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Adelaide Research and Scholarship : Schools and Disciplines : School of Agriculture, Food and Wine : Agriculture, Food and Wine Publications

Please use this identifier to cite or link to this item: http://hdl.handle.net/2440/74043

Type: Journal article
Title: Quantifying the effect of soil compaction on three varieties of wheat (Triticum aestivum L.) using x-ray micro computed tomography (CT)
Author: Tracy, Saoirse R.
Black, Colin R.
Roberts, Jeremy A.
McNeill, Ann Marie
Davidson, Robert Mayfield
Tester, Mark Alfred
Samec, Marko
Korosak, Dean
Sturrock, Craig
Mooney, Sacha Jon
Citation: Plant and Soil, 2012; 353(1-2):195-208
Publisher: Kluwer Academic Publ
Issue Date: 2012
ISSN: 0032-079X
School/Discipline: School of Agriculture, Food and Wine : Plant and Food Science
Statement of
Responsibility: 
Saoirse R. Tracy, Colin R. Black, Jeremy A. Roberts, Ann McNeill, Rob Davidson, Mark Tester, Marko Samec, Dean Korošak, Craig Sturrock, Sacha J. Mooney
Abstract: Aims: X-ray Micro Computed Tomography (CT) enables interactions between roots and soil to be visualised without disturbance. This study examined responses of root growth in three Triticum aestivum L. (wheat) cultivars to different levels of soil compaction (1.1 and 1.5 g cm−3). Methods: Seedlings were scanned 2, 5 and 12 days after germination (DAG) and the images were analysed using novel root tracking software, Root- Viz3D®, to provide accurate visualisation of root architecture. RootViz3D® proved more successful in segmenting roots from the greyscale images than semi-automated segmentation, especially for finer roots, by combining measurements of pixel greyscale values with a probability approach to identify roots. Results: Root density was greater in soil compacted at 1.5 g cm−3 than at 1.1 gcm−3 (P=0.04). This effect may have resulted from improved contact between roots and surrounding soil. Root diameter was greater in soil at a high bulk density (P=0.006) but overall root length was reduced (P=0.20). Soil porosity increased with time (P<0.001) in the uncompacted treatment. Conclusions: RootViz3D® root tracking software in X-ray CT studies provided accurate, non-destructive and automated three dimensional quantification of root systems that has many applications for improving understanding on root-soil interactions.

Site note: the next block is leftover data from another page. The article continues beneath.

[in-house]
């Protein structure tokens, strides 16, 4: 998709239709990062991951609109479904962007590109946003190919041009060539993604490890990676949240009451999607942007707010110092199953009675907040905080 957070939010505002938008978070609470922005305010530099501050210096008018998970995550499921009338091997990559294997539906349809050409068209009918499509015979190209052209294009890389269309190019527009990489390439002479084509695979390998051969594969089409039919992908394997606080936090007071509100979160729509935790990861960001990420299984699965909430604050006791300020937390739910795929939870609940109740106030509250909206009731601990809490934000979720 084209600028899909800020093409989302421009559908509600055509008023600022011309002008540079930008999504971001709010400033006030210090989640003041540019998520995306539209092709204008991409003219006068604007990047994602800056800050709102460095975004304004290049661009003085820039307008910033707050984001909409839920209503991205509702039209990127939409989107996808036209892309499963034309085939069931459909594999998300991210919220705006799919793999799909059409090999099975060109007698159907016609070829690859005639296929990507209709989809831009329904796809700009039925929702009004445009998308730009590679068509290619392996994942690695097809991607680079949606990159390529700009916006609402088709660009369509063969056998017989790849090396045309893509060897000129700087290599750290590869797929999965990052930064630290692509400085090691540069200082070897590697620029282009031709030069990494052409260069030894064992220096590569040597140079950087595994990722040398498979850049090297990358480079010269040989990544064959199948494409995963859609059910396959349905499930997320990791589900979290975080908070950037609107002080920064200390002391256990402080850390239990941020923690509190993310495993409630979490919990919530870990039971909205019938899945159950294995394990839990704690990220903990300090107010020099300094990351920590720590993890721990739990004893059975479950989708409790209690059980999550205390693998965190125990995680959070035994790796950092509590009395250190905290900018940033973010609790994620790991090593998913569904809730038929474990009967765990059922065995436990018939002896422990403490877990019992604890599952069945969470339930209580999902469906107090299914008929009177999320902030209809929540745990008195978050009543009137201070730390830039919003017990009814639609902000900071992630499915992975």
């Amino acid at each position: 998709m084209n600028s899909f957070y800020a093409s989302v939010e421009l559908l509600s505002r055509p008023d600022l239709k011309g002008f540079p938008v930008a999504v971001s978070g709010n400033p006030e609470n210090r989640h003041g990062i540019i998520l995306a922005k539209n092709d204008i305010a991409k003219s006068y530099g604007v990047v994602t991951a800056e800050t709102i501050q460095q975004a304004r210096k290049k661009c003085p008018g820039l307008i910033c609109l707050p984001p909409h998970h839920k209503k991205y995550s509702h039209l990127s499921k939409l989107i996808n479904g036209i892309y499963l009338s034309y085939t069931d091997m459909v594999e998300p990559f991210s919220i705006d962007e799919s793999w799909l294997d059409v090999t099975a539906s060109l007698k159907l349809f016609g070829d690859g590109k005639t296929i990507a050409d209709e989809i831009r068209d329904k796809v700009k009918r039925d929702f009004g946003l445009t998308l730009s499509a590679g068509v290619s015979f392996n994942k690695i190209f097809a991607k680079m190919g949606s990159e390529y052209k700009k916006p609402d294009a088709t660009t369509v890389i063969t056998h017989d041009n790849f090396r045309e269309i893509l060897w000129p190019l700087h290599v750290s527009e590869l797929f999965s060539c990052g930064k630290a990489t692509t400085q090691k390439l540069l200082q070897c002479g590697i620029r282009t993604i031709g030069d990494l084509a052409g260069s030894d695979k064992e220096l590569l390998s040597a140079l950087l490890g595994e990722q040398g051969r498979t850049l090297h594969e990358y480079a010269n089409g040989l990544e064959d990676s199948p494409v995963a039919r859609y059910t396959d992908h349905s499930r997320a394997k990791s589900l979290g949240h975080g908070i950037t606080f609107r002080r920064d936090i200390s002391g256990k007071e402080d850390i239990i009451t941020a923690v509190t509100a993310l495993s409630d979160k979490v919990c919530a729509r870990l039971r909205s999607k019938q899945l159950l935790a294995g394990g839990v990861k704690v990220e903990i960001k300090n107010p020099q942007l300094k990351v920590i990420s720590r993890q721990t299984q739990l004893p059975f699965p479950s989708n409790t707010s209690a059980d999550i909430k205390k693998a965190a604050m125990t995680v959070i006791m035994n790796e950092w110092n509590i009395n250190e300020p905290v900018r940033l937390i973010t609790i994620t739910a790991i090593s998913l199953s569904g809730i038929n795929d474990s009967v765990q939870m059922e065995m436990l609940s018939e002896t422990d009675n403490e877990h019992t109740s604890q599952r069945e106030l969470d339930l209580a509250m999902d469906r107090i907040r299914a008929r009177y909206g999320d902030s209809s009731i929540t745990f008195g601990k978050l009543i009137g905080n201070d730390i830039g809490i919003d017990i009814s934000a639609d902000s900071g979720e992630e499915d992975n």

Keywords: X-ray MicroComputedTomography; Root Architecture; Soil compaction; Triticum aestivum L.; Automated root tracking software
Rights: © Springer Science+Business Media B.V. 2011
RMID: 0020118309
DOI: 10.1007/s11104-011-1022-5
Appears in Collections:Agriculture, Food and Wine Publications
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